National Childhood Obesity Awareness Month

According to the Centers for Disease Control and Prevention (CDC), over the last 30 years the number of children who are obese has more than doubled and the number of adolescents who are obese has more than tripled.

More analysis, from the U.S. Dept. of Health and Human Services, says that one in three children in the United States is overweight or obese. That means that one-third of this nation's children are at early risk for Type 2 diabetes, high blood pressure, heart disease, cancer and all of the other comorbidities of obesity. The risk is worst for young Hispanics and children of color.

Children and Type 2 Diabetes

More and more children are being diagnosed with Type 2 diabetes. The profile is generally a child between the ages of 10 and 19, obese, with a strong family history for diabetes, high insulin resistance and an A1c between 10 and 12 percent.

While children with this diagnosis are still a relatively small percentage of the overall population of children in the U.S., the government has been concerned that this could be the start of an epidemic.

For that reason, the CDC and the National Institutes for Health (NIH) co-funded a study called SEARCH for Diabetes in Youth. The goal of the study has been to gain a better understanding of the prevalence of diabetes among children and adolescents in the country. Additional goals are to refine the definition of the disease in children, improve treatment protocols (which have been geared to adults before now) and raise physicians' awareness of the disease.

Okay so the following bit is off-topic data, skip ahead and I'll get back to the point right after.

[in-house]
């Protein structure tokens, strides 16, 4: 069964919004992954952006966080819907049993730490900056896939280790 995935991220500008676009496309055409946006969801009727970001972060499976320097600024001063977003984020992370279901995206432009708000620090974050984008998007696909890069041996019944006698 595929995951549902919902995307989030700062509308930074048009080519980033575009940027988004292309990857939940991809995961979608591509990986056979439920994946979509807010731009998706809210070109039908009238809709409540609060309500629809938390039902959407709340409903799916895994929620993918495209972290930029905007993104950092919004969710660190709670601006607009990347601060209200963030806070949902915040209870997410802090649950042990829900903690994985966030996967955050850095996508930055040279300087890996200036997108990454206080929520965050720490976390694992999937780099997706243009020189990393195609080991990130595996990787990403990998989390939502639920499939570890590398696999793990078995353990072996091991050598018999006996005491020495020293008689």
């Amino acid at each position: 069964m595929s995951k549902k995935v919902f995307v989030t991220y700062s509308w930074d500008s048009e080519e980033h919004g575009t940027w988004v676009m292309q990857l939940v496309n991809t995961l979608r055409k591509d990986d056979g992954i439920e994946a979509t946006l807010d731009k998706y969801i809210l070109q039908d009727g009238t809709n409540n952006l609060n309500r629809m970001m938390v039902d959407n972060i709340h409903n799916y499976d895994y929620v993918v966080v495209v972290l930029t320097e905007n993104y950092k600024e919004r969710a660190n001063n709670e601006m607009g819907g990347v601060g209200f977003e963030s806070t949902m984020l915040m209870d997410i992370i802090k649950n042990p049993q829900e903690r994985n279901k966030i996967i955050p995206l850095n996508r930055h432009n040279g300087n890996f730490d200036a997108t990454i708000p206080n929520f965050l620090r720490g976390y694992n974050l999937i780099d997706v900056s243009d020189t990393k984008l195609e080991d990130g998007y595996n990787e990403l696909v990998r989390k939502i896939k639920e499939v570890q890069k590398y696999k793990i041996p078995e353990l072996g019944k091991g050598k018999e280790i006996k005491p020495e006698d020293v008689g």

The findings to date of this ongoing study were grim. They determined that between 2001 and 2009 the presence of Type 1 diabetes had increased by 21 percent among children up to age 19, and the prevalence of Type 2 diabetes was up 30 percent.

These results mean that more children are going to be at risk for the possible complications of long-term diabetes - blindness, kidney failure, amputations - at an earlier point in their lives.

What We Can Do

September is National Childhood Obesity Awareness Month. With kids going back to school and household schedules re-establishing themselves, now is a great time to look at what we feed our children.

As those with diabetes know, a healthful diet, accompanied by regular exercise, is the prescription for maintaining a healthy weight. That is true for adults, and even more important for children.

Children need the nutrients provided by a diverse diet rich in whole grains, fruits, vegetables and healthy proteins to develop their brains and bodies.

Teaching our children to appreciate good foods early begins with setting a good example. Those of us fighting diabetes have likely already made the change to a healthier diet, with fewer processed and high-fat, highly salted foods.

Encouraging our children to appreciate the importance of the same good diet sets them on the path to a long and healthy adulthood.

We need to do everything we can to protect our children from the damage of diabetes.

Sources: Centers for Disease Control and Prevention (CDC), Mayo Clinic and New York TImes

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